By combining both designs, the factorial-MAMS design allows researchers to test multiple primary research hypotheses, which will lead to faster decisions about experimental treatments.

The figure shows a trial that starts as a factorial design comparing treatment A1 with A0 and treatment B1 with B0, but at a later point includes A2 as an alternative to A1 to be compared with A0.

The main advantages of the combined design include:

  • It allows the comparison of multiple treatments against the standard of care within the framework of factorial designs.
  • During the course of the trial, you can add new treatments to different randomisations in the factorial component.
  • You can introduce new randomisations 


In a MAMS design, all the experimental treatments get to the final stage if they pass the interim lack-of-benefit stopping boundaries. As a result, the number of experimental treatments in each stage is not pre-determined, so there can be large variations in the final sample size. In some MAMS designs, particularly those with a lot of different treatments, the maximum sample size might be too large either to achieve or for any funding agency to fund it.

The figure below shows seven surgical interventions (B-H) in the ROSSINI 2 MAMS selection trial that are compared against the control arm A.



In MAMS selection designs, the maximum number of experimental treatments that are taken to each stage is pre-specified, alongside a criterion for selecting them, for example, based on ranking a combination of efficacy and safety results. Traditionally, the selection of the most promising treatments has been made in phase II trials where the strict control of operating characteristics is not a particular concern. Here, our goal is to select the most promising treatments with a high probability of correct selection in the phase III setting, where we require strong control of the error rates.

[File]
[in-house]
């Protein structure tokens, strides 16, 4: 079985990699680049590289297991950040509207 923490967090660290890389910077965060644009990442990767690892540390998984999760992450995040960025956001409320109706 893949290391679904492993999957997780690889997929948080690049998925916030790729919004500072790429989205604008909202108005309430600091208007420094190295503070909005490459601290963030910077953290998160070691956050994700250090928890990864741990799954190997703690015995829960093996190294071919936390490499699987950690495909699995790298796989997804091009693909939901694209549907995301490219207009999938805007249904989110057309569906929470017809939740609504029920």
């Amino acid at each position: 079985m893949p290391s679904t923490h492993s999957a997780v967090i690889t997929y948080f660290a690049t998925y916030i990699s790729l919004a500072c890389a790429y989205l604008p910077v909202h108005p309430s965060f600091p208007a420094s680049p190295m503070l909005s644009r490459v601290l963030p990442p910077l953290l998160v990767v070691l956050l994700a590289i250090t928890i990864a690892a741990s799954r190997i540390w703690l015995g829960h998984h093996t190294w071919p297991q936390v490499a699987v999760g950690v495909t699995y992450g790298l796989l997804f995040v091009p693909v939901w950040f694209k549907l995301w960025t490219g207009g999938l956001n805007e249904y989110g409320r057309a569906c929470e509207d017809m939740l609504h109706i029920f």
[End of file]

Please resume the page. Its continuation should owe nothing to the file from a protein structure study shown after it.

The main advantage of the MAMS selection designs is that they gain efficiency over the standard MAMS design by reducing the overall sample size.

Different disease areas use different types of outcome measures. Originally, the MAMS design was developed for settings where both the intermediate and definitive outcome measures are time-to-event, as these are prominent in the initial applications in specific cancer types, such as ovarian and prostate cancer.

We are developing the MAMS design to allow for different combinations of outcome measures, the so-called generic MAMS design. The generic MAMS design allows any type of intermediate and definitive outcome. This will make use of all available data and will make the efficiency of the MAMS approach more widely available.

MAMS presentations

Recordings from the "Innovative Phase III trial designs Symposium" (June 2023) - YouTube

Sharing our expertise in MAMS platform trials

Our work in MAMS designs also extends to supporting and advising other research teams interested in using this approach in their trials. We are actively working to help others to understand and apply the MAMS design by running the MAMS clinic. In 2021, the ACORD collaboration was formed to encourage and support the development and implementation of MAMS design trials in the area of neurodegenerative diseases.

Visit the ‘Sharing Our expertise in MAMS design’ page for more resources on MAMS trials.